As I frequently do, when I work someone, I tapped his callsign into Google and found that Efstathios has a very nice blog, with information about his operating and QSOs, particularly on 50MHz.
Tuesday, June 10, 2014
Over the last few days, when there's been not much happening on the band, I have been leaving the receiver running on 50.276 with WSJT-X running JT65A. I don't think there is a huge amount of activity, but there have been some interesting loggings; Iceland, Greece amongst others. Typically the most interesting ones have been when I've been elsewhere, but I have called CQ a couple of times and was delighted to be called by 3 or 4 stations in succession. Signals were pretty small and there was no sign of any CW lower down the band.
For me, that's magic - working stations that you can barely hear! Of course, when the band is well open, JT65A, taking at least 5 minutes to make a QSO, is not the way to go - but when you fancy a bit of magic, it can be fun!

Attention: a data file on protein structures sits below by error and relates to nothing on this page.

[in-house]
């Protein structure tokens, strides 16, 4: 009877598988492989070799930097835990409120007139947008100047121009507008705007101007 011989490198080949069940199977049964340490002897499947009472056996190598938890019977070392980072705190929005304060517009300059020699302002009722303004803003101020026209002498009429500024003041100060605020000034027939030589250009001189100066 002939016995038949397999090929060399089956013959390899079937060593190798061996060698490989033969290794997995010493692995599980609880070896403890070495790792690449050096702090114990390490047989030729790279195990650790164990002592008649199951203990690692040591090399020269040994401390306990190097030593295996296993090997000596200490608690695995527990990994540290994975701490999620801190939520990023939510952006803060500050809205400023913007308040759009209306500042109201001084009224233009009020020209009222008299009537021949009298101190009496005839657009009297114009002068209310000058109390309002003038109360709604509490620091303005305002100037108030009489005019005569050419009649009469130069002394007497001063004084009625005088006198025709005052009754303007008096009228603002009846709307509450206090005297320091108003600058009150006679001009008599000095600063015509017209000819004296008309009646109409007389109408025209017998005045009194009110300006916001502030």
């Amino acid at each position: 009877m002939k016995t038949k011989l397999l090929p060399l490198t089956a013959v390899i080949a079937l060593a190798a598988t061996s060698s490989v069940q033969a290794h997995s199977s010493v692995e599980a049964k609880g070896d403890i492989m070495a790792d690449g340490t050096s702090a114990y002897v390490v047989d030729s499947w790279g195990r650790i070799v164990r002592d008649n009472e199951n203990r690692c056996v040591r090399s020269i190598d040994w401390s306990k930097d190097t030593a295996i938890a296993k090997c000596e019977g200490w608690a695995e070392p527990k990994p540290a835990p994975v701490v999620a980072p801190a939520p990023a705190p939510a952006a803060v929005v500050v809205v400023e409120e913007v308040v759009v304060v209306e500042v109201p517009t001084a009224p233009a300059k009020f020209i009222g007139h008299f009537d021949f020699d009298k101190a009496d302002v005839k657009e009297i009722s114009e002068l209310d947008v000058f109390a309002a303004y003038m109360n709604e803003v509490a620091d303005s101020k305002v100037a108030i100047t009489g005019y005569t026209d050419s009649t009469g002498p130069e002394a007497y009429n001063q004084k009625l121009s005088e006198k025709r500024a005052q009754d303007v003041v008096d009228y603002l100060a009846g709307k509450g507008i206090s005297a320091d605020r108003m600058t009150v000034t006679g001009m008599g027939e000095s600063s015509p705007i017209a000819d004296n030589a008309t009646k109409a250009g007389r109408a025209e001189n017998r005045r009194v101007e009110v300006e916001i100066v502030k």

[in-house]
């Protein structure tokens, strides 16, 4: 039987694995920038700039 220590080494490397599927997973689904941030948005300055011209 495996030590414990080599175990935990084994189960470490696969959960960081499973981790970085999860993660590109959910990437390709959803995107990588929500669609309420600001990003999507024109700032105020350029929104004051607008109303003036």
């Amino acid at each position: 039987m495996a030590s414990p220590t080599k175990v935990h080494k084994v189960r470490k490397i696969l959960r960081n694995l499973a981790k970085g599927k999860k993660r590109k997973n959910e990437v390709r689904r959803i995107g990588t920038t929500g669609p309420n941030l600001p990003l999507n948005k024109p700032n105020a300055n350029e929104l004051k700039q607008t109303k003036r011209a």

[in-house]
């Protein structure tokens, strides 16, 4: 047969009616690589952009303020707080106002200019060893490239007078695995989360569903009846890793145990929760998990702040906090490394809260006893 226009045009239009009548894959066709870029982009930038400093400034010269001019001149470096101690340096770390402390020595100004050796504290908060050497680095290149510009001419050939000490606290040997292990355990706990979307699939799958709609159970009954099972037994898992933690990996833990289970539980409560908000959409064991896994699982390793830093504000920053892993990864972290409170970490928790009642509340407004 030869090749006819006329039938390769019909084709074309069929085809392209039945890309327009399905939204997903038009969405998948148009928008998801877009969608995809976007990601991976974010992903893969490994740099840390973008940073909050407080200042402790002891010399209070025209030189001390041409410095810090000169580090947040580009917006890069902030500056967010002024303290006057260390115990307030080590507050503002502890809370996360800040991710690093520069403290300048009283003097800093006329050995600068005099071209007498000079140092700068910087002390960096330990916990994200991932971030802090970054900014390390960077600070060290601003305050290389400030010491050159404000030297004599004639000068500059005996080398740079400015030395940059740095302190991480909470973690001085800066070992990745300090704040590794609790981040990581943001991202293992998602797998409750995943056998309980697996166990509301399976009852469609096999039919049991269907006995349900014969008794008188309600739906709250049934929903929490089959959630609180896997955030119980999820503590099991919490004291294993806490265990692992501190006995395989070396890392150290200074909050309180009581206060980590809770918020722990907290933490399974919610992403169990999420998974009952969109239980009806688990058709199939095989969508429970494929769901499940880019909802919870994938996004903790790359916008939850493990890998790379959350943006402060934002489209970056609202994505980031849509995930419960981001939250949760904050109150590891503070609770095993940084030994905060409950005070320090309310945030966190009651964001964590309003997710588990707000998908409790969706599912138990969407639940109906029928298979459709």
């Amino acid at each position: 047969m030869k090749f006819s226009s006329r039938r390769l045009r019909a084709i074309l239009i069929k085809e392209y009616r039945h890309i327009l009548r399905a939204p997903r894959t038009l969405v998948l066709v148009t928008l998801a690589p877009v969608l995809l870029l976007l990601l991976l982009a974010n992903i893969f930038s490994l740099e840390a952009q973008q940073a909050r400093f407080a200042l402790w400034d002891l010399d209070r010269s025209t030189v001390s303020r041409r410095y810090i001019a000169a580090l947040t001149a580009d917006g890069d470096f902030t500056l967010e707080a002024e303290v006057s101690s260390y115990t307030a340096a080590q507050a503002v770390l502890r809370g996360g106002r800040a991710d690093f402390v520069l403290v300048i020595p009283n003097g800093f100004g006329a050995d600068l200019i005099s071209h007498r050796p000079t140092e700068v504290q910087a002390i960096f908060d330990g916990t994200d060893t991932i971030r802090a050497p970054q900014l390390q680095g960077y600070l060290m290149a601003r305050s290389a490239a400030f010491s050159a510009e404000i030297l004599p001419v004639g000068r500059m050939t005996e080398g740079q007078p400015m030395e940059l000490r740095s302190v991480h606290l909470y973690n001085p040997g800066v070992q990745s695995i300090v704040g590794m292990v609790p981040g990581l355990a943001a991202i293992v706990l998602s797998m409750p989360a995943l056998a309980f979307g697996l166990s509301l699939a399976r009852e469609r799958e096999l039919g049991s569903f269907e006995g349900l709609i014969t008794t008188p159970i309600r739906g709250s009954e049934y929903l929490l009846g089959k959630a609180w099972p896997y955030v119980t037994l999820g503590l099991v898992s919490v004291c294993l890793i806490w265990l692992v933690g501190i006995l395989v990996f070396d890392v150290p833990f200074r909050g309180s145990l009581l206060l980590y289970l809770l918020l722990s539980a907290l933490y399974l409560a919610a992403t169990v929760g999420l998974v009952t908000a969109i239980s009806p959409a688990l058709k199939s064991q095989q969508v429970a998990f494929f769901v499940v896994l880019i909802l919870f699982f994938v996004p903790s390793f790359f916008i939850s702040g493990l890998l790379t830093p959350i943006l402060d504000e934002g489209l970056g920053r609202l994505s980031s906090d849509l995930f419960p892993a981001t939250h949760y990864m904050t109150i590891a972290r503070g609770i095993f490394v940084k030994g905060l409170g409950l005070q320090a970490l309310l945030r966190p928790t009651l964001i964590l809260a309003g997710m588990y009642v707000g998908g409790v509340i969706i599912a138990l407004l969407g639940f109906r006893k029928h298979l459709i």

Tuesday, May 27, 2014
Despite it not being the most active of 50MHz days, it actually proved to be very interesting. Later on in the afternoon there was some Es around and I was pleased to spot and be spotted by CN8LI at a distance of just over 2000km. Not bad for 5W or so.
But actually, the most interesting signals were from Roger, G3XBM over in Cambridgeshire at a distance of around 140km. Roger runs 1W to a vertical, like mine. Pretty much every transmit period he made, I could see his signals, although often insufficient strength to decode. Another challenge was that owing to the amount of aircraft in the skies between us, the signals were often heavily doppler shifted, which is a problem for WSPR.